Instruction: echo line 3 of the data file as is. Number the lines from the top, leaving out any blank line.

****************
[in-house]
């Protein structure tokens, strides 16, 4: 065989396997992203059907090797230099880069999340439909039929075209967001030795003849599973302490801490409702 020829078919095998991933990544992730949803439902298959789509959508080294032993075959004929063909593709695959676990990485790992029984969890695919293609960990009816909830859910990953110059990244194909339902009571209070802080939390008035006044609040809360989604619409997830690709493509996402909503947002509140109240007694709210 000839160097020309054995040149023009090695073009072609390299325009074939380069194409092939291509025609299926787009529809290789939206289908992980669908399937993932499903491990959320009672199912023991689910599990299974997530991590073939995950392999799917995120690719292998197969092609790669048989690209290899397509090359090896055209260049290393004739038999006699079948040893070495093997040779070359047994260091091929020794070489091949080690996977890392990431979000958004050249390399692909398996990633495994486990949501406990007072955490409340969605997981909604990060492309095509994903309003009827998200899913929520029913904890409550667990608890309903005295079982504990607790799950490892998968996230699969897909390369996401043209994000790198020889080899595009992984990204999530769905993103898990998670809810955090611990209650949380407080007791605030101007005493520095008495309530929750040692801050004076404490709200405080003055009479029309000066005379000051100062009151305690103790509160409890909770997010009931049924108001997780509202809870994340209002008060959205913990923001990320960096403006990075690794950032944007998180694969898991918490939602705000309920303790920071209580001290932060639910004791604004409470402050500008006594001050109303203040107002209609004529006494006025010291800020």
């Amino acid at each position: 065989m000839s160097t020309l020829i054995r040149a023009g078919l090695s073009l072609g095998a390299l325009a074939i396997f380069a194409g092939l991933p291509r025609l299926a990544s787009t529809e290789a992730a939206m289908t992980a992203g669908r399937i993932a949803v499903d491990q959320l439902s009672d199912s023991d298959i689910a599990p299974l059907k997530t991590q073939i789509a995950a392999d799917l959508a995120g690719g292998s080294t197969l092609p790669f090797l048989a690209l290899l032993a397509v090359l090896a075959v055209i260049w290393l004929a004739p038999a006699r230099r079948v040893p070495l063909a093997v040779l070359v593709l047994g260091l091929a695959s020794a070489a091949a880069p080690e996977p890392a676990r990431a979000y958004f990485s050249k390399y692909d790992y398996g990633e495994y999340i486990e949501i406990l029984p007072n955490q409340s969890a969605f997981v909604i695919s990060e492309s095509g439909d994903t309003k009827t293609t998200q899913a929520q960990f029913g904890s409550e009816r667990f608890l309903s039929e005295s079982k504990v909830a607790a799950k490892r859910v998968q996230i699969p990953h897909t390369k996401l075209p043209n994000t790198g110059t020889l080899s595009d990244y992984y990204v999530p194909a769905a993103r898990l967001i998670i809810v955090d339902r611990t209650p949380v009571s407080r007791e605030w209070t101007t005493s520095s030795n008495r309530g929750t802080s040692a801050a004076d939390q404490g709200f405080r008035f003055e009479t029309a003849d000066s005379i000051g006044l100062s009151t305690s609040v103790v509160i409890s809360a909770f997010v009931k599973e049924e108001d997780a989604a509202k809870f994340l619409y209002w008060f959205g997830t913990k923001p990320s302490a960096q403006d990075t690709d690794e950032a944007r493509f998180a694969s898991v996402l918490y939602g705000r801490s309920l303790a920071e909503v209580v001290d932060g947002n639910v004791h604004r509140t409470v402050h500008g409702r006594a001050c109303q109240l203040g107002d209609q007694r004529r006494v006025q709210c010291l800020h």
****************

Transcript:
């Amino acid at each position: 065989m000839s160097t020309l020829i054995r040149a023009g078919l090695s073009l072609g095998a390299l325009a074939i396997f380069a194409g092939l991933p291509r025609l299926a990544s787009t529809e290789a992730a939206m289908t992980a992203g669908r399937i993932a949803v499903d491990q959320l439902s009672d199912s023991d298959i689910a599990p299974l059907k997530t991590q073939i789509a995950a392999d799917l959508a995120g690719g292998s080294t197969l092609p790669f090797l048989a690209l290899l032993a397509v090359l090896a075959v055209i260049w290393l004929a004739p038999a006699r230099r079948v040893p070495l063909a093997v040779l070359v593709l047994g260091l091929a695959s020794a070489a091949a880069p080690e996977p890392a676990r990431a979000y958004f990485s050249k390399y692909d790992y398996g990633e495994y999340i486990e949501i406990l029984p007072n955490q409340s969890a969605f997981v909604i695919s990060e492309s095509g439909d994903t309003k009827t293609t998200q899913a929520q960990f029913g904890s409550e009816r667990f608890l309903s039929e005295s079982k504990v909830a607790a799950k490892r859910v998968q996230i699969p990953h897909t390369k996401l075209p043209n994000t790198g110059t020889l080899s595009d990244y992984y990204v999530p194909a769905a993103r898990l967001i998670i809810v955090d339902r611990t209650p949380v009571s407080r007791e605030w209070t101007t005493s520095s030795n008495r309530g929750t802080s040692a801050a004076d939390q404490g709200f405080r008035f003055e009479t029309a003849d000066s005379i000051g006044l100062s009151t305690s609040v103790v509160i409890s809360a909770f997010v009931k599973e049924e108001d997780a989604a509202k809870f994340l619409y209002w008060f959205g997830t913990k923001p990320s302490a960096q403006d990075t690709d690794e950032a944007r493509f998180a694969s898991v996402l918490y939602g705000r801490s309920l303790a920071e909503v209580v001290d932060g947002n639910v004791h604004r509140t409470v402050h500008g409702r006594a001050c109303q109240l203040g107002d209609q007694r004529r006494v006025q709210c010291l800020h």